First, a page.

Culture of Encounters

Sanskrit at the Mughal Court

Audrey Truschke

Columbia University Press

Culture of Encounters

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Pub Date: March 2016

ISBN: 9780231173629

384 Pages

Format: Hardcover

List Price: $60.00£49.95

Pub Date: March 2016

ISBN: 9780231540971

384 Pages

Format: E-book

List Price: $59.99£49.95

Culture of Encounters

Sanskrit at the Mughal Court

Audrey Truschke

Columbia University Press

Culture of Encounters documents the fascinating exchange between the Persian-speaking Islamic elite of the Mughal Empire and traditional Sanskrit scholars, which engendered a dynamic idea of Mughal rule essential to the empire's survival. This history begins with the invitation of Brahman and Jain intellectuals to King Akbar's court in the 1560s, then details the numerous Mughal-backed texts they and their Mughal interlocutors produced under emperors Akbar, Jahangir (1605–1627), and Shah Jahan (1628–1658). Many works, including Sanskrit epics and historical texts, were translated into Persian, elevating the political position of Brahmans and Jains and cultivating a voracious appetite for Indian writings throughout the Mughal world.

The first book to read these Sanskrit and Persian works in tandem, Culture of Encounters recasts the Mughal Empire as a polyglot polity that collaborated with its Indian subjects to envision its sovereignty. The work also reframes the development of Brahman and Jain communities under Mughal rule, which coalesced around carefully selected, politically salient memories of imperial interaction. Along with its groundbreaking findings, Culture of Encounters certifies the critical role of the sociology of empire in building the Mughal polity, which came to irrevocably shape the literary and ruling cultures of early modern India.
In Culture of Encounters, Audrey Truschke makes a compelling argument for the importance of Sanskrit and Sanskrit intellectuals in the Mughal court. Although certain aspects of these 'encounters' have been researched before, Truschke's work is more comprehensive, and her precise textual analyses go further than any others so far. This is an important and impressive work that should change the field of Mughal studies. Francesca Orsini, SOAS, University of London
A remarkable achievement. Exploiting a substantial archive of Sanskrit materials, Truschke reveals a vibrantly multicultural Mughal court, one more thoroughly Indian than is commonly thought, owing to its close engagement with the land's oldest literary culture. Richard M. Eaton, University of Arizona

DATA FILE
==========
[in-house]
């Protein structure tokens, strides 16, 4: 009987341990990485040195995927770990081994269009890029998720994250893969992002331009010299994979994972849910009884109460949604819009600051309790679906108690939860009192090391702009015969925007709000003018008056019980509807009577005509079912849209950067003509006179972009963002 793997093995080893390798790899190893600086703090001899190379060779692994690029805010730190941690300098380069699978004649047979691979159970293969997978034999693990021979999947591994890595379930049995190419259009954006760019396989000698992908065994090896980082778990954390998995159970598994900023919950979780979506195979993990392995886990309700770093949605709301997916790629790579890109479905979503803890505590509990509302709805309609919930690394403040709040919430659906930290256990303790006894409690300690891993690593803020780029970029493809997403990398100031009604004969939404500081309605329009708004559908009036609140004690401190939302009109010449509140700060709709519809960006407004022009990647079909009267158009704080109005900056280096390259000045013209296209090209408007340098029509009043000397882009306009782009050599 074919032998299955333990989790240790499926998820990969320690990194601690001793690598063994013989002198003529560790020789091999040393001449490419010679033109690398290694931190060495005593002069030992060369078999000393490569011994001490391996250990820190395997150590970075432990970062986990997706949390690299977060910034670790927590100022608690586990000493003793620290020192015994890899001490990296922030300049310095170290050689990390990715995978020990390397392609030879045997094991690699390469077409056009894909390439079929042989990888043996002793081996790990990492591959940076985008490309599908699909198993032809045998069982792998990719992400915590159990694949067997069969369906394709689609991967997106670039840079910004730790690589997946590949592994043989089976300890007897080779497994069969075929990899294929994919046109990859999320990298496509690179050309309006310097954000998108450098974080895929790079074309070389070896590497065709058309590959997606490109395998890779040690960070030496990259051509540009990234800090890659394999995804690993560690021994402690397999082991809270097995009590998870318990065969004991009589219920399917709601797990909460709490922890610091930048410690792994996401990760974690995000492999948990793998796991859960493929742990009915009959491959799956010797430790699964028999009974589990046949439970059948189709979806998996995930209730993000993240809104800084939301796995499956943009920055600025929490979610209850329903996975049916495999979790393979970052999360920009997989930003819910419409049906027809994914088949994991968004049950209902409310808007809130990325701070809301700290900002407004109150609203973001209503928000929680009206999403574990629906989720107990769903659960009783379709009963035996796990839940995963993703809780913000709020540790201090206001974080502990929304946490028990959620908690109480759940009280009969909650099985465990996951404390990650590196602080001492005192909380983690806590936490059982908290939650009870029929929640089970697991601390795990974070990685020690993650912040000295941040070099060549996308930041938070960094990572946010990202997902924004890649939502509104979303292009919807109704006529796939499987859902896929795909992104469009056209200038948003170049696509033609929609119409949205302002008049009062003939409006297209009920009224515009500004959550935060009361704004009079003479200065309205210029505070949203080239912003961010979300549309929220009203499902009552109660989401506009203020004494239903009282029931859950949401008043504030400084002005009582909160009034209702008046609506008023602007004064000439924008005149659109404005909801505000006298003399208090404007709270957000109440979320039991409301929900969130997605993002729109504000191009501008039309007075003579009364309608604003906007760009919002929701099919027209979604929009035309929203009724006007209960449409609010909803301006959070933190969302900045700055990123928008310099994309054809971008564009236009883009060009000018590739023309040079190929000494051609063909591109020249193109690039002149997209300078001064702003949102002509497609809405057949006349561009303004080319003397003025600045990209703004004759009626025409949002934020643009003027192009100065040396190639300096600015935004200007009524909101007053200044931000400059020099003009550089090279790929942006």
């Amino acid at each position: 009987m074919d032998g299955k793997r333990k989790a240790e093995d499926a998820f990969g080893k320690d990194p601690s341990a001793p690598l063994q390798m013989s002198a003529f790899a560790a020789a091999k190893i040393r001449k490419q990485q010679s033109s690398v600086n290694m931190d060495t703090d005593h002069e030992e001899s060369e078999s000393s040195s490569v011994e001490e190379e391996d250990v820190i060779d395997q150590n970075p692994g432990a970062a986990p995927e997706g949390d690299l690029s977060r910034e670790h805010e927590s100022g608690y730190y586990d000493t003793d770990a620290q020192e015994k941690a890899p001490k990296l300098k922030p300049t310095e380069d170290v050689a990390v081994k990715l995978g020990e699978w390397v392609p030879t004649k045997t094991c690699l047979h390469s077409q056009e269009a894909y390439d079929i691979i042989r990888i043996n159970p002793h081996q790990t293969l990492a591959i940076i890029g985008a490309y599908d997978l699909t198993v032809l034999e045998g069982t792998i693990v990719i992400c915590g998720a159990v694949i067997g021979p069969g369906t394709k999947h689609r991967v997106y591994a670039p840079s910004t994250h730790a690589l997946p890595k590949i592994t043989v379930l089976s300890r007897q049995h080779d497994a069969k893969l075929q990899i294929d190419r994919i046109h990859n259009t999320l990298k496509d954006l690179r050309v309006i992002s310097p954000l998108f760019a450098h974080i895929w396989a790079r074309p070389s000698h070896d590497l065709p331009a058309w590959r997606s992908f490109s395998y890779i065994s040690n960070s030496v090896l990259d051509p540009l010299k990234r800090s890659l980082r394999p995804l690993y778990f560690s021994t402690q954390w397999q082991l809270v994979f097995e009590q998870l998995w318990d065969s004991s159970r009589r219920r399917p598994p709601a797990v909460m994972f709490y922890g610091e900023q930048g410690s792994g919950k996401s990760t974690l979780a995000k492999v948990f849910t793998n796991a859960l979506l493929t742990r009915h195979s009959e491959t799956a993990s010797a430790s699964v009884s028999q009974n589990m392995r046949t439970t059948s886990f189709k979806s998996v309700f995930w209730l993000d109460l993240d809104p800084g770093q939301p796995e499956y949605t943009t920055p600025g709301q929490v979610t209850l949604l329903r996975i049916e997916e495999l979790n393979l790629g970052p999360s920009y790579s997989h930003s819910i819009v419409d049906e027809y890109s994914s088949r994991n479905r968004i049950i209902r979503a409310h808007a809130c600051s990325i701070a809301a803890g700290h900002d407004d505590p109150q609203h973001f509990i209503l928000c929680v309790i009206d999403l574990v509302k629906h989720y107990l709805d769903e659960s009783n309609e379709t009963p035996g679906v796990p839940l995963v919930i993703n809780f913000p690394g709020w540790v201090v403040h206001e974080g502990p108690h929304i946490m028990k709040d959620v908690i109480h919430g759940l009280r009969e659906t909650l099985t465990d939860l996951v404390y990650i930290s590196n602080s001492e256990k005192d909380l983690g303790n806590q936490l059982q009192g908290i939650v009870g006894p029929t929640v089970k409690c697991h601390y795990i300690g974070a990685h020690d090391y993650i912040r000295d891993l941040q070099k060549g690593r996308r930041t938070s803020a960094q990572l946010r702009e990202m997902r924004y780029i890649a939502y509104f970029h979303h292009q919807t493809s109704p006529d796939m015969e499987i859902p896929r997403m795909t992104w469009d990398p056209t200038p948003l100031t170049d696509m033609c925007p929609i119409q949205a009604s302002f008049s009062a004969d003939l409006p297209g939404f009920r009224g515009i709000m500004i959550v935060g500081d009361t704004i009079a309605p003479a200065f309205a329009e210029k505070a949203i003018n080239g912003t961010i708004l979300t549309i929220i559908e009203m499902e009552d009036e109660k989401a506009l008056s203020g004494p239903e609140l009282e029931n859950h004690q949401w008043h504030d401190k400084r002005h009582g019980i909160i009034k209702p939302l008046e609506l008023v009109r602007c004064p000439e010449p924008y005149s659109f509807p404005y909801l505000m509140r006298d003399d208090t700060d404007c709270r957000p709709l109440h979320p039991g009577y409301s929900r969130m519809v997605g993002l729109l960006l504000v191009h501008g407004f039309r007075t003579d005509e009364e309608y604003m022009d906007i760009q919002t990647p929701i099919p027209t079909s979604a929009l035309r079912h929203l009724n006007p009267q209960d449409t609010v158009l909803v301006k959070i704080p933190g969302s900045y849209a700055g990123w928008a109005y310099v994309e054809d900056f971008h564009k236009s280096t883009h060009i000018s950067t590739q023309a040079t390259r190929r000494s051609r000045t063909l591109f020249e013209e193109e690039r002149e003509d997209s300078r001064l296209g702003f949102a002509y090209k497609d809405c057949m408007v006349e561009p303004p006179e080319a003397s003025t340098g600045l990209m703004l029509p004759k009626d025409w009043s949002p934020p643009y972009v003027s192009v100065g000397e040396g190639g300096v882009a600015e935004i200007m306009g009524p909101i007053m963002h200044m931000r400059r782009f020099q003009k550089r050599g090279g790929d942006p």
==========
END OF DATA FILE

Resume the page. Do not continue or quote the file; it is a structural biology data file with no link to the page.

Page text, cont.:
Cultures of Encounter is a breakthrough in modern scholarship on the history and culture of South Asia. This absorbing account of the interaction of Persian and Sanskrit offers a powerful corrective to conventional one-sided narratives. Carl W. Ernst, University of North Carolina
The benefits of this book make it richly worth the while of cultural historians of Mughal India and literary scholars of precolonial Persian, Sanskrit, and South Asian vernacular literatures. International Journal of Middle East Studies
Preface and Acknowledgments
Note on Transliteration and Other Scholarly Conventions
Introduction: The Mughal Culture of Power
1. Brahman and Jain Sanskrit Intellectuals at the Mughal Court
2. Sanskrit Textual Production for the Mughals
3. Many Persian Maha bharatas for Akbar
4. Abu al-Fazl Redefines Islamicate Knowledge and Akbar's Sovereignty
5. Writing About the Mughal World in Sanskrit
6. Incorporating Sanskrit Into the Persianate World
Conclusion: Power, Literature, and Early Modernity
Appendix 1: Bilingual Example Sentences in Krsnadasa's Parasiprakasa (Light on Persian)
Appendix 2: Four Sanskrit Verses Transliterated in the Razmna mah (Book of War)
Notes
Bibliography
Index

About the Author

Audrey Truschke is assistant professor of South Asian history at Rutgers University–Newark and a Mellon Postdoctoral Fellow in the Department of Religious Studies at Stanford University. She writes about cultural and intellectual history, the relationship between empire and literature, and cross-cultural interactions in early modern South Asia.